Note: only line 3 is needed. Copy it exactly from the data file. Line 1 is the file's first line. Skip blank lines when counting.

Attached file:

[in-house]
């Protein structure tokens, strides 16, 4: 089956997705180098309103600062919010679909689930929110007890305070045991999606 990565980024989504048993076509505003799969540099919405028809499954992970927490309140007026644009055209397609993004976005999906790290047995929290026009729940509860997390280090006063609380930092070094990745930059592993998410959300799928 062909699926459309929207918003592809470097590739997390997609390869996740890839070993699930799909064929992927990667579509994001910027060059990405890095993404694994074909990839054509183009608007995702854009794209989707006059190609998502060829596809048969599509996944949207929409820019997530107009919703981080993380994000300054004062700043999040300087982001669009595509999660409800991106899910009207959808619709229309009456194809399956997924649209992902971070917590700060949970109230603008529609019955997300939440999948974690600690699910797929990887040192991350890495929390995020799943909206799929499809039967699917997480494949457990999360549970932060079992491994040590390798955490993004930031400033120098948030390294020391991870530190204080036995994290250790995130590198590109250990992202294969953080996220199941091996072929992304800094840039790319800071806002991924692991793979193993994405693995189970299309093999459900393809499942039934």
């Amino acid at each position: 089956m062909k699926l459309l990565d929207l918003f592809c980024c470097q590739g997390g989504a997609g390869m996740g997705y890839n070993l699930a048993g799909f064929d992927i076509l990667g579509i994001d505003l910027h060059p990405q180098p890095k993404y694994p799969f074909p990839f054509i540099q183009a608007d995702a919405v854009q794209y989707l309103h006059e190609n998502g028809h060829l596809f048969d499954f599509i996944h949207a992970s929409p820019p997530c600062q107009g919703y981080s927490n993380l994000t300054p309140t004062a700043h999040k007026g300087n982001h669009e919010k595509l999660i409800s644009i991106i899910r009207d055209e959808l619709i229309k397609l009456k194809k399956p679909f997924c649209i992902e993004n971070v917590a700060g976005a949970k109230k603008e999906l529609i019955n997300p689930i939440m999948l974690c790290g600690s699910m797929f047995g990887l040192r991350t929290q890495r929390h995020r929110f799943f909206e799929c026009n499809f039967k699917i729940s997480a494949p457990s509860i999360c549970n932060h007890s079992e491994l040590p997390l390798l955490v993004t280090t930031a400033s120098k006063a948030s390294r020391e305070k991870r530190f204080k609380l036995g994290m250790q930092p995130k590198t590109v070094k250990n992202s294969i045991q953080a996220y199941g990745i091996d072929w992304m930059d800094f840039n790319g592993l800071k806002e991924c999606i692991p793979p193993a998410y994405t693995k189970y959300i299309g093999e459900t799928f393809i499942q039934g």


């Amino acid at each position: 089956m062909k699926l459309l990565d929207l918003f592809c980024c470097q590739g997390g989504a997609g390869m996740g997705y890839n070993l699930a048993g799909f064929d992927i076509l990667g579509i994001d505003l910027h060059p990405q180098p890095k993404y694994p799969f074909p990839f054509i540099q183009a608007d995702a919405v854009q794209y989707l309103h006059e190609n998502g028809h060829l596809f048969d499954f599509i996944h949207a992970s929409p820019p997530c600062q107009g919703y981080s927490n993380l994000t300054p309140t004062a700043h999040k007026g300087n982001h669009e919010k595509l999660i409800s644009i991106i899910r009207d055209e959808l619709i229309k397609l009456k194809k399956p679909f997924c649209i992902e993004n971070v917590a700060g976005a949970k109230k603008e999906l529609i019955n997300p689930i939440m999948l974690c790290g600690s699910m797929f047995g990887l040192r991350t929290q890495r929390h995020r929110f799943f909206e799929c026009n499809f039967k699917i729940s997480a494949p457990s509860i999360c549970n932060h007890s079992e491994l040590p997390l390798l955490v993004t280090t930031a400033s120098k006063a948030s390294r020391e305070k991870r530190f204080k609380l036995g994290m250790q930092p995130k590198t590109v070094k250990n992202s294969i045991q953080a996220y199941g990745i091996d072929w992304m930059d800094f840039n790319g592993l800071k806002e991924c999606i692991p793979p193993a998410y994405t693995k189970y959300i299309g093999e459900t799928f393809i499942q039934g």